Books
4:24 pm
Mon March 8, 2010

"Eli the Good" by Silas House

Even in such excellent company, Silas House's career has been something of a phenomenon. His first novel, "Clay's Quilt," came out in 2001, and his second and third, "A Parchment of Leaves" (2002) and "The Coal Tattoo"( 2004 ) both won Kentucky Novel of the Year awards. House has also won the Special Achievement Award from the fellowship of Southern Writers and Appalachian Book of the Year, and "Eli The Good" is his fourth novel in just nine years. (He has also written two plays. and two movies. No writer's block here.)

Appalachian writers constitute a kind of a subset of Southern literature. Over the years, writers such as Jesse Stewart, Wendell Berry, and the poet James Still have led the pack, and in recent years Lee Smith, the superb and underappreciated Ron Rash, and the coal mining memoirs of Homer Hickam seem the most distinguished.

Even in such excellent company, Silas House's career has been something of a phenomenon. His first novel, "Clay's Quilt," came out in 2001, and his second and third, "A Parchment of Leaves" (2002) and "The Coal Tattoo"( 2004 ) both won Kentucky Novel of the Year awards. House has also won the Special Achievement Award from the fellowship of Southern Writers and Appalachian Book of the Year, and "Eli The Good" is his fourth novel in just nine years. (He has also written two plays. and two movies. No writer's block here.)

This work is a bit of a departure however, not about teens and twenty-somethings, coal mining, fast cars, marijuana and youthful sexual adventures, as in his earlier books. "Eli the Good" partakes, in a good way, of "To Kill a Mockingbird." The setting is small-town and the characters are just folks, neither rich planters nor poor folk. It is a domestic story, familiar and engaging, without melodrama or vampires.

The story is narrated by an adult Eli Book, a grown man, but the events in the novel are set in eastern Kentucky during the Bicentennial, 1976, when Eli was ten. The voice then, like Scout's, is mainly of a child, but occasionally one realizes the speaker is looking back.

And Eli's voice is mostly a quiet voice, sensitive, intelligent, a little bookish. Eli is a young person in harmony with the natural world, a preadolescent transcendentalist. He touches trees with his palms and can sense their life and in a way their thoughts. He likes to get up under the branches of a willow tree and dream or read or write in his journal of the day's adventures. (Along with "To Kill A Mockingbird," House admits, John Boy of "The Waltons" was a major influence. Yes, a boy of average means, from the mountains, could become a professional writer.) It should be an idyllic life, and in many ways it is, but of course it is not so simple. Eli's father is a Vietnam War vet from the 60's and suffers PTSD flashbacks.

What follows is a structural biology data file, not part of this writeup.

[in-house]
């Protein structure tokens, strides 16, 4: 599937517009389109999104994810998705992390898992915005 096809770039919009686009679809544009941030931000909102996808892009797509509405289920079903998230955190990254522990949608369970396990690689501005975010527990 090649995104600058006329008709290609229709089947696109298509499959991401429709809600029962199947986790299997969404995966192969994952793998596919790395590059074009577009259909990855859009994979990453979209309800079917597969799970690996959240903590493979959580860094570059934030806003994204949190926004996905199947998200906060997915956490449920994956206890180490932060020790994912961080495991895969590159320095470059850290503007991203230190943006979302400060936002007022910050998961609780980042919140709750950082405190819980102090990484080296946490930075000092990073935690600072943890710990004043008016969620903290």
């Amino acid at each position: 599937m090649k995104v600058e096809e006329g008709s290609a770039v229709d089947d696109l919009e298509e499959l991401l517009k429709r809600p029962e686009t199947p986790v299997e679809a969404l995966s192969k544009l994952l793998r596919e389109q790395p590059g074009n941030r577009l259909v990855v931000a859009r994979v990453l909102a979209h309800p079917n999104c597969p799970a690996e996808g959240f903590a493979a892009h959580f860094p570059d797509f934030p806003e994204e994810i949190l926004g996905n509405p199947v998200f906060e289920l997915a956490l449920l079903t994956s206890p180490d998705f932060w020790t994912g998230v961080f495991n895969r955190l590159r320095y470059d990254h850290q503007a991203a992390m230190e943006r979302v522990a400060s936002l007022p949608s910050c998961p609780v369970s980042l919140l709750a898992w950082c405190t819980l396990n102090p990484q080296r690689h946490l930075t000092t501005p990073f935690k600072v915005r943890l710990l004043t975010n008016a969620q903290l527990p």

Daddy has nightmares, sweats, and sometimes dangerous rages. Like so many Vietnam vets, he volunteered and felt he was doing his patriotic duty and absolutely cannot understand the antiwar sentiments in the country. He is especially outraged by his own sister, Nell, who was actually a famous anti-war protester, her picture on the front page of national publications.

Nell is ill and has come to live with the Books. Besides her political stance, Nell is a "free spirit"; Daddy is very straight, and there is a lot of tension.

Eli's older sister, Josie, is a rebellious teenager and she adds to the household tension. Josie has a pair of "flag pants," pants in red, white and blue with stars and stripes. Eli says, "our mom hated those pants, which only added to Josie's love for them." Mom is actually afraid the pants will set off Dad, who sees them as mocking the country.

Eli's best friend, Edie, who lives next door, has her own troubles. Her parents split up and her mom moves out.

Eli's s parents, on the other hand, really love each other and House explores here an interesting and ironic emotional phenomenon. Eli feels left out. There is "a wall" between Eli and his mom and Eli knows what it is. He says: "She loved my father more than me. This was hard for me." Freud would agree. They compete for Mom's attention and Eli is not winning.

Events come to a climax in this long, hot summer of '76 at the 4th of July celebration. The exploding fireworks knock Dad seriously off balance, and for a while it is not certain anything will be all right.

In the epilogue, House has Eli looking back from NYC where he lives in post-911 America, and makes slightly clearer what the reader has felt all along. America is doing it again. A new unpopular war, another generation of returning vets, dissent still castigated as unpatriotic. As the song says, "when will they ever learn?"

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